She came to me first. "Chase," I heard her say, her honeyed voice like bells ringing in a church. I turned around, surprised, and saw her leaning casually against my locker, as if we were in her house, her territory. I laughed to myself. The entire school, heck, the entire world was already her territory. "Kenley," I replied, trying not to betray the amount of excitement I was feeling. She stood up straight, as lean and relaxed as a lioness on a hot African afternoon. She crooked one finger at me, beckoning silently. As much as it pains me to say it, at that moment, I would have followed her to the ends of the earth. Instead she turned around and walked out the nearest door, even though the bell for second block was about to keen its shrill warning, and off we went down the sidewalk, our feet crunching on the multicoloured leaves of autumn that had drifted to the ground. We walked in silence, save for our even breathing. She led me for what seemed like hours, even though it couldn't have possibly been more than ten minutes.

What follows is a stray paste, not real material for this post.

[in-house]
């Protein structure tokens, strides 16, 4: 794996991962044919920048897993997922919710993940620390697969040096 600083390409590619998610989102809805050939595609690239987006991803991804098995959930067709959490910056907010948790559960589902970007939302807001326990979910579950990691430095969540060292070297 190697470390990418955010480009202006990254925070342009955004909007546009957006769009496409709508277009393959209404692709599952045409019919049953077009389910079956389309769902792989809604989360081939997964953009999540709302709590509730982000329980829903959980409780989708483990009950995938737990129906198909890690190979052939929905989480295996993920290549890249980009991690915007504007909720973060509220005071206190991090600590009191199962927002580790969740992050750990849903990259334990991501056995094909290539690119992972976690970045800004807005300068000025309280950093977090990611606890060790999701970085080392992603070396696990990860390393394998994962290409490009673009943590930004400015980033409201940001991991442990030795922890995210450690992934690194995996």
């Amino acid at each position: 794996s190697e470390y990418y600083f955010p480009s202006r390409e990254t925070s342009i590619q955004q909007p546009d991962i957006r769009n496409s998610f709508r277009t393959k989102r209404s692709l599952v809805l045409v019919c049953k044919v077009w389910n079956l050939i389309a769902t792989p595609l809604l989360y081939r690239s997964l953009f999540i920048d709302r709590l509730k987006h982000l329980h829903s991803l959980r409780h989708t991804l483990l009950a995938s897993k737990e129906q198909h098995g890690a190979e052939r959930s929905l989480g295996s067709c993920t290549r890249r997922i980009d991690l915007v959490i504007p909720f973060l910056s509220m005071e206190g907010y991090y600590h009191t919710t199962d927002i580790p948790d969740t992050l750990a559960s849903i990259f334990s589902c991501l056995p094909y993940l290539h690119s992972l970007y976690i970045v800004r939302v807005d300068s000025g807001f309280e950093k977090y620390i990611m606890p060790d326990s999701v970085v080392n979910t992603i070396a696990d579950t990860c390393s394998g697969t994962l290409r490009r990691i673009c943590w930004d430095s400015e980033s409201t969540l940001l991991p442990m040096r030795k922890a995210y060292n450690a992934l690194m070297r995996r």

When we stopped, I gazed up at the Trappe Mansion, the previously uninhabited house that was built sometime in the 1800s. It had sat there for who knows how long, with a forlorn sign advertising its availability to a tenant...a very wealthy tenant. Typical.

She pressed a delicate finger to her lips, warning me to keep my silence. She reached down past her collarbone and into the velvety folds of the maroon blazer she wore, withdrawing a blunt, unordinary key, hanging on a chain. It glinted dully in the sunlight. We approached the house, the key gliding neatly into the lock. It turned, the door creaked open, we entered.